Exercise can cut your risk of developing esophageal cancer, according to a survey of existing research. Researchers from the Mayo Clinic have determined that physical activity is associated with a 19 to 32 percent lower risk of developing cancers like esophageal adenocarcinoma. The findings may inspire new prevention strategies in the battle against the disease that kills over 15,000 Americans each year.
The new survey, which was presented at the American College of Gastroenterology's 78th Annual Scientific Meeting in San Diego, Calif., analyzed the results of four previous studies on the subject. The team found that the incidence of esophageal cancer among physically active subjects was significantly lower than that observed among subjects with sedentary lifestyles. Lead researcher Siddarth Singh believes that this underscores the benefits of exercise as well as the lethal health outcomes associated with obesity.
"Obesity has been associated with increased risk of esophageal cancer through high levels of insulin, as well as chronic inflammation,” Singh said in a press release. “By decreasing visceral fat, lowering the level of carcinogenic adipokines, improving insulin sensitivity, and decreasing chronic inflammation, physical activity can potentially decrease risk of esophageal cancer.”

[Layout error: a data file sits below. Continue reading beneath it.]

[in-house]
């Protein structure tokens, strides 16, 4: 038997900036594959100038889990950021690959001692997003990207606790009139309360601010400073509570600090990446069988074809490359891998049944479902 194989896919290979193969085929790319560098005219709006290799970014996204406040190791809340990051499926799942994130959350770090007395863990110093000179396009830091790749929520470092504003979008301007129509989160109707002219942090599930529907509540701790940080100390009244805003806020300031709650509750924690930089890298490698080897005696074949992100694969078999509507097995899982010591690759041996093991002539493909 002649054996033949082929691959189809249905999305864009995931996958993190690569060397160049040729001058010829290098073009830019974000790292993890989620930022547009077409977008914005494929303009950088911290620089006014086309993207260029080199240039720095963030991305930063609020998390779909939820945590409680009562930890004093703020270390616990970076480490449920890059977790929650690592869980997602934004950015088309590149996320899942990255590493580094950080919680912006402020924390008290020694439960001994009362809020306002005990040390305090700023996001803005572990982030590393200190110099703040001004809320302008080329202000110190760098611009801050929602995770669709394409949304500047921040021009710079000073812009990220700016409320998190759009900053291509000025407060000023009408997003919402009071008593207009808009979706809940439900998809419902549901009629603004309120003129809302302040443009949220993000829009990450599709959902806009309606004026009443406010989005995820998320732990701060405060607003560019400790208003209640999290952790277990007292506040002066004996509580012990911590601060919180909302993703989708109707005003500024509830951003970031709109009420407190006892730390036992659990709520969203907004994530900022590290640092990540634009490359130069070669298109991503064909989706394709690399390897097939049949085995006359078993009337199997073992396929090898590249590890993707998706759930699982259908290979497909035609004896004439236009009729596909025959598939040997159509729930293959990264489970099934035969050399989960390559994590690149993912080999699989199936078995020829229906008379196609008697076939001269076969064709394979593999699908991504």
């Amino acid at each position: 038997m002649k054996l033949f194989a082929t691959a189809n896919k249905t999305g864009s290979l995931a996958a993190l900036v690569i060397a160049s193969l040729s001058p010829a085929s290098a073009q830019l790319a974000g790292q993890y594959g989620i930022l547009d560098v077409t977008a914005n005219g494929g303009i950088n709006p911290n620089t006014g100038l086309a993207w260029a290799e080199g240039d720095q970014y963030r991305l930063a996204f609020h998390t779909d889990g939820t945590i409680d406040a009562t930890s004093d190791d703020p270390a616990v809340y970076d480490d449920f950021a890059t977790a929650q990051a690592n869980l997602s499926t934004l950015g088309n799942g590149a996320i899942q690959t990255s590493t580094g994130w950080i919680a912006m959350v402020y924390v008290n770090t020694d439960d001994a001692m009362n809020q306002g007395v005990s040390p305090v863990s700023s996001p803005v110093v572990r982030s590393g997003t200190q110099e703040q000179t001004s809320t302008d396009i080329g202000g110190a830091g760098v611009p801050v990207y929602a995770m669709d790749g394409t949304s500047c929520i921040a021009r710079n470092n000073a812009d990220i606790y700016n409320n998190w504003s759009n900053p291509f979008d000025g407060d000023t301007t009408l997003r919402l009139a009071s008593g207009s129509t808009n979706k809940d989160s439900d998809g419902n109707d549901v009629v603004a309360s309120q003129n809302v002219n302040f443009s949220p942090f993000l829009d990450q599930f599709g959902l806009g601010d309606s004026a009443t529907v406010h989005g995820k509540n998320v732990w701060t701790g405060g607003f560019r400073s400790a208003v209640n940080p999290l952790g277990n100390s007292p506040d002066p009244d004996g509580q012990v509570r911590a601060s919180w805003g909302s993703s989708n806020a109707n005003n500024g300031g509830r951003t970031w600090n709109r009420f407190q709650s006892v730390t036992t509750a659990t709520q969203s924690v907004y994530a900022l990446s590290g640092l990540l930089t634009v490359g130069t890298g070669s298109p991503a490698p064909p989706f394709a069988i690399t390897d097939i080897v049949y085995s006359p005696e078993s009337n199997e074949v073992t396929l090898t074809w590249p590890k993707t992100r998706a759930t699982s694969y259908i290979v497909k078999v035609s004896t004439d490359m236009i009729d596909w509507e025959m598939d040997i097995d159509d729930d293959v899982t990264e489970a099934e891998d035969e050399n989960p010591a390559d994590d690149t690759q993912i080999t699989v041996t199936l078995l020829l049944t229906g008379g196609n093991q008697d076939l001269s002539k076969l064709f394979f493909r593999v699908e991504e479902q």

Physicians currently recognize two primary types of esophageal cancer: esophageal adenocarcinoma and esophageal squamous cell carcinoma. Adenocarcinoma usually occurs in mucus-secreting glands in the lower portion of the esophagus. The disease, which is the most common type of esophageal cancer in the U.S., has been associated with obesity in a number of previous studies. Squamous cell carcinoma, on the other hand, begins in the cells lining the middle of the esophagus. Most individuals who develop either type die within a year of diagnosis.
According to Singh, the relationship between physical activity, esophageal cancer, and obesity is also supported by an epidemiological shift.
"The incidence of esophageal squamous cell cancer is declining worldwide, the incidence of esophageal adenocarcinoma has been rapidly rising,” he explained. “This increase may be partly attributable to the obesity epidemic."
That said, the link between exercise and esophageal cancer requires additional research. As current evidence is limited to observational analysis, a causal relationship cannot yet be established. According to Singh, they should not rule out the possibility of a third factor influencing both exercise habits and the risk of esophageal cancer.